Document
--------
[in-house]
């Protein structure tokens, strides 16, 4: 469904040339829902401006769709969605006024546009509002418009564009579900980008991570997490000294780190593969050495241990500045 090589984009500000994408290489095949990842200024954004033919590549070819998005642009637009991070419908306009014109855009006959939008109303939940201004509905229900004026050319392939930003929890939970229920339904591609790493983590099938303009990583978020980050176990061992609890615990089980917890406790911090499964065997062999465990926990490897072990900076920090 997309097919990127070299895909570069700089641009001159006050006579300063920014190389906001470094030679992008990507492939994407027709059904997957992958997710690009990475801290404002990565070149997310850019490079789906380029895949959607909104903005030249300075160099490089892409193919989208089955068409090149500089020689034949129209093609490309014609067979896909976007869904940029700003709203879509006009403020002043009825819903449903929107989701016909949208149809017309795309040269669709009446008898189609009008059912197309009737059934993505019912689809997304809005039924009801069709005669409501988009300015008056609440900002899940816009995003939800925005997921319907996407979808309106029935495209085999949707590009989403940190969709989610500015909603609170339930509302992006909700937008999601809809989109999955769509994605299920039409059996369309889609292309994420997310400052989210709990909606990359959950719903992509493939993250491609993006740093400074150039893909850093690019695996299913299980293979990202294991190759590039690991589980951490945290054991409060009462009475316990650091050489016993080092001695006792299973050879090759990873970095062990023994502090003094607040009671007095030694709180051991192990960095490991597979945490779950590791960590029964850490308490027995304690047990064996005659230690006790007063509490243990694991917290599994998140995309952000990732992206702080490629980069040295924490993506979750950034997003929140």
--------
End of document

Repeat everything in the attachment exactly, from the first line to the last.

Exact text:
[in-house]
């Protein structure tokens, strides 16, 4: 469904040339829902401006769709969605006024546009509002418009564009579900980008991570997490000294780190593969050495241990500045 090589984009500000994408290489095949990842200024954004033919590549070819998005642009637009991070419908306009014109855009006959939008109303939940201004509905229900004026050319392939930003929890939970229920339904591609790493983590099938303009990583978020980050176990061992609890615990089980917890406790911090499964065997062999465990926990490897072990900076920090 997309097919990127070299895909570069700089641009001159006050006579300063920014190389906001470094030679992008990507492939994407027709059904997957992958997710690009990475801290404002990565070149997310850019490079789906380029895949959607909104903005030249300075160099490089892409193919989208089955068409090149500089020689034949129209093609490309014609067979896909976007869904940029700003709203879509006009403020002043009825819903449903929107989701016909949208149809017309795309040269669709009446008898189609009008059912197309009737059934993505019912689809997304809005039924009801069709005669409501988009300015008056609440900002899940816009995003939800925005997921319907996407979808309106029935495209085999949707590009989403940190969709989610500015909603609170339930509302992006909700937008999601809809989109999955769509994605299920039409059996369309889609292309994420997310400052989210709990909606990359959950719903992509493939993250491609993006740093400074150039893909850093690019695996299913299980293979990202294991190759590039690991589980951490945290054991409060009462009475316990650091050489016993080092001695006792299973050879090759990873970095062990023994502090003094607040009671007095030694709180051991192990960095490991597979945490779950590791960590029964850490308490027995304690047990064996005659230690006790007063509490243990694991917290599994998140995309952000990732992206702080490629980069040295924490993506979750950034997003929140």